Tuesday, August 2, 2022

           Isaiah is the first of the Bible’s major prophets.  It is a long book that spans sixty-six chapters.  He was generally regarded as the greatest among the Old Testament prophets.  He gave a compelling call to repentance that still resonates today, “Come now, let us settle the matter,” says the LORD. “Though your sins are like scarlet, they shall be as white as snow; though they are red as crimson, they shall be like wool” (Isaiah 1:18).  God promises to transform us and to forgive our guilt when we return to Him.  A bit later, we learn that God will transform nations as well.  We read this good news, “He will judge between the nations and will settle disputes for many peoples. They will beat their swords into plowshares and their spears into pruning hooks. Nation will not take up sword against nation, nor will they train for war anymore” (Isaiah 2:4). Isaiah takes us into the throne room of God where he saw that God was thrice holy.  “Holy, holy, holy is the Lord Almighty; the whole earth is full of His glory” (Isaiah 6:3). 
            Also in Isaiah 6, we find a stirring call to service that has led many Christians into missions and ministry.  “Then I heard the voice of the Lord saying, ‘Whom shall I send? And who will go for us?’ And I said, ‘Here am I. Send me!’” (Isaiah 6:8).  Today, may we aspire to be just as willing and eager to serve the Lord and to answer the different calls that He may make to us—whether full-time or part-time, whether local or far away.  The prophet is also a herald of Christmas—proclaiming and declaring the coming of Jesus about 760 years before that first Christmas night in Bethlehem.  Consider the magnitude of that prophecy.  It would be like a prophecy first spoken in 1262 that finds fulfillment today in 2022.  Isaiah 7:14 is the often-quoted Scripture at Christmas that tells us a virgin will conceive a child.  And Isaiah 9:1-7 tells us that a child is born to us.  We often sing and read these words during the Advent Season of waiting and anticipation: “For to us a child is born, to us a son is given, and the government will be on his shoulders. And he will be called Wonderful Counselor, Mighty God, Everlasting Father, Prince of Peace.”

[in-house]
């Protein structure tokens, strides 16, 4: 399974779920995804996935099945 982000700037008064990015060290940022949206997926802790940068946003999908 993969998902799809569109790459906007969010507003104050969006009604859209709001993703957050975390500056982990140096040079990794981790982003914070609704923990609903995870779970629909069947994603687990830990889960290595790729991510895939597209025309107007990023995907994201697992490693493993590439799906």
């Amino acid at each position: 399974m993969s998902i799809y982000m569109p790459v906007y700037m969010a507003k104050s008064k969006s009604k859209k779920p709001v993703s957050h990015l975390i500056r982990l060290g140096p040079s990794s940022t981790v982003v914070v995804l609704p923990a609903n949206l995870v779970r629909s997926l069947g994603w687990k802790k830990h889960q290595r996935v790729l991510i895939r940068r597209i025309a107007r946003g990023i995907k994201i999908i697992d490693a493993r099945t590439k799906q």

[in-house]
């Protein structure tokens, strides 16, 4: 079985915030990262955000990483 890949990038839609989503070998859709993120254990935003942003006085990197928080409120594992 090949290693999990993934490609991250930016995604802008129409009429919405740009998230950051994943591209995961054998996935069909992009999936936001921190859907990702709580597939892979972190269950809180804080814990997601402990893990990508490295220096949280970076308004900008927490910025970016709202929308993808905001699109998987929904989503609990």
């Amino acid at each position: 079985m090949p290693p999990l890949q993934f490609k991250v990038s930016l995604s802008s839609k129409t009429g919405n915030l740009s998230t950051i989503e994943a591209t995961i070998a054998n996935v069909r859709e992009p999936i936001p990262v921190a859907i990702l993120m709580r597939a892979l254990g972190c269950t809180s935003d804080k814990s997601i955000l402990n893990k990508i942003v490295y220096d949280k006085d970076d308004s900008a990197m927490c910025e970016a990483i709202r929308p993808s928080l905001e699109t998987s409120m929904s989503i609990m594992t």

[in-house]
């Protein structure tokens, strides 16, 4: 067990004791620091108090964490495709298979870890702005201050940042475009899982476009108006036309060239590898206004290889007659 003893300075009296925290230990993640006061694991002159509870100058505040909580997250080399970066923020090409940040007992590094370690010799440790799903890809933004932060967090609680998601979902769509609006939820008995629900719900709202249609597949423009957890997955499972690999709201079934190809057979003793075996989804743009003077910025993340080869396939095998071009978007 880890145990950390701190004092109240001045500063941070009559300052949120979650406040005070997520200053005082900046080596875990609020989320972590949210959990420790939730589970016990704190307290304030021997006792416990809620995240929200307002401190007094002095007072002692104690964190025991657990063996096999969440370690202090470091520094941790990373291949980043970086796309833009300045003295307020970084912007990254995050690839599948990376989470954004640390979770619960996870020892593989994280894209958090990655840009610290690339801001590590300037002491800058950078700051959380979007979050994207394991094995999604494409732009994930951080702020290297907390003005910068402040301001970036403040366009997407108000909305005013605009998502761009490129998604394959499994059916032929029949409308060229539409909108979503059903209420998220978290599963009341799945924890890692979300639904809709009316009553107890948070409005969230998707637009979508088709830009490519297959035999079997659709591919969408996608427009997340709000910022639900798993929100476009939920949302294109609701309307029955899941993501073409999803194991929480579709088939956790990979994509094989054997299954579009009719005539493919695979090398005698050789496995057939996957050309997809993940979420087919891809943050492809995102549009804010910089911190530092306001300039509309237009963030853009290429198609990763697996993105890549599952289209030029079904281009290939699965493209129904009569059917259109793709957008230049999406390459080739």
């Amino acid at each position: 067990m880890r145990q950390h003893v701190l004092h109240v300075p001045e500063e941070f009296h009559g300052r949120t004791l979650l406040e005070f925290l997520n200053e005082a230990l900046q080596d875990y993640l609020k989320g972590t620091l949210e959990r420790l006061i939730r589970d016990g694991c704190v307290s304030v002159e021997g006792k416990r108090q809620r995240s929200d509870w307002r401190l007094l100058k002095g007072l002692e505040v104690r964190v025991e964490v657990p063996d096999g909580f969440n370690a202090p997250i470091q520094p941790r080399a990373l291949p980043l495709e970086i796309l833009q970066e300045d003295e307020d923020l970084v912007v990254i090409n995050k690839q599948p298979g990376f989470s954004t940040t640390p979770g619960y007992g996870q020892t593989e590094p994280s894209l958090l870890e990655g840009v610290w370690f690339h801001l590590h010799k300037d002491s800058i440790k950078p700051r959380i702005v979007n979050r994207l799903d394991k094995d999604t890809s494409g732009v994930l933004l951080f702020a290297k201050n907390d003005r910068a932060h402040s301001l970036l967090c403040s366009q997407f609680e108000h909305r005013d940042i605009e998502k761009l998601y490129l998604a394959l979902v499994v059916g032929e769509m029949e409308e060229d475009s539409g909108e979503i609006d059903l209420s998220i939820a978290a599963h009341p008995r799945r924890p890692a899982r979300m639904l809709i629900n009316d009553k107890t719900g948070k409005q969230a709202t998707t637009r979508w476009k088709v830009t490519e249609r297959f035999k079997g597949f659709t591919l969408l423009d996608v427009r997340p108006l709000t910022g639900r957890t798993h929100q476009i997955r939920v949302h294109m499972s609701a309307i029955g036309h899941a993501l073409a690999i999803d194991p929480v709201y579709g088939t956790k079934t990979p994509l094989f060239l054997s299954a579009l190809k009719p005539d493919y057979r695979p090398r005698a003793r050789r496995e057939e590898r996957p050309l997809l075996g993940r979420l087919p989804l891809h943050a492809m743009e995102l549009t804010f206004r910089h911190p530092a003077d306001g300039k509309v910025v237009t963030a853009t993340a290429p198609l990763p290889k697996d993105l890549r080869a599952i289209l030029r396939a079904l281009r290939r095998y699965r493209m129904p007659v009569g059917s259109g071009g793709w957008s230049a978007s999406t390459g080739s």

Isaiah touched all the important bases.  Isaiah 53 is often called the “Calvary of the Old Testament” as it speaks to the suffering and death of Jesus for the sins of the world.  We find unmistakable evidence of the cross in these words, “But he was pierced for our transgressions, he was crushed for our iniquities; the punishment that brought us peace was on him, and by his wounds we are healed.  We all, like sheep, have gone astray, each of us has turned to our own way; and the LORD has laid on him the iniquity of us all” (Isaiah 53:5-6).  On the occasion of Maundy Thursday or Good Friday, we often turn to Isaiah 53 to see the depth of our Lord’s suffering and the severity of the price that was paid for our salvation.  Isaiah 43:2 is a great encouragement to us as we go through life’s battles and trials. “When you pass through the waters, I will be with you; and when you pass through the rivers, they will not sweep over you. When you walk through the fire, you will not be burned; the flames will not set you ablaze.”  We know the Lord walks with His people—just as He led Israel out of Egypt at the Exodus and just as He abided with His servants in the fiery furnace we read about in Daniel.
Isaiah gives us many foundational promises we can claim and hold on to during the challenges of life.  We are neither forgotten nor forsaken.  He even spoke briefly to the coming new heaven and earth in Isaiah 65.  We take comfort in knowing that God has the future well under control.  “Behold I will create new heavens and a new earth.  The former things will not be remembered, nor will they come to mind” (Isaiah 65:17).  Taking two chapters a day, you could easily read Isaiah in just over a month and enjoy his many amazing promises for yourself and to use as you encourage others.  Have a wonderful Tuesday.  Remember you can revisit our worship and share it any time at youtube.com/FirstBaptistKannapolis.   
               
             

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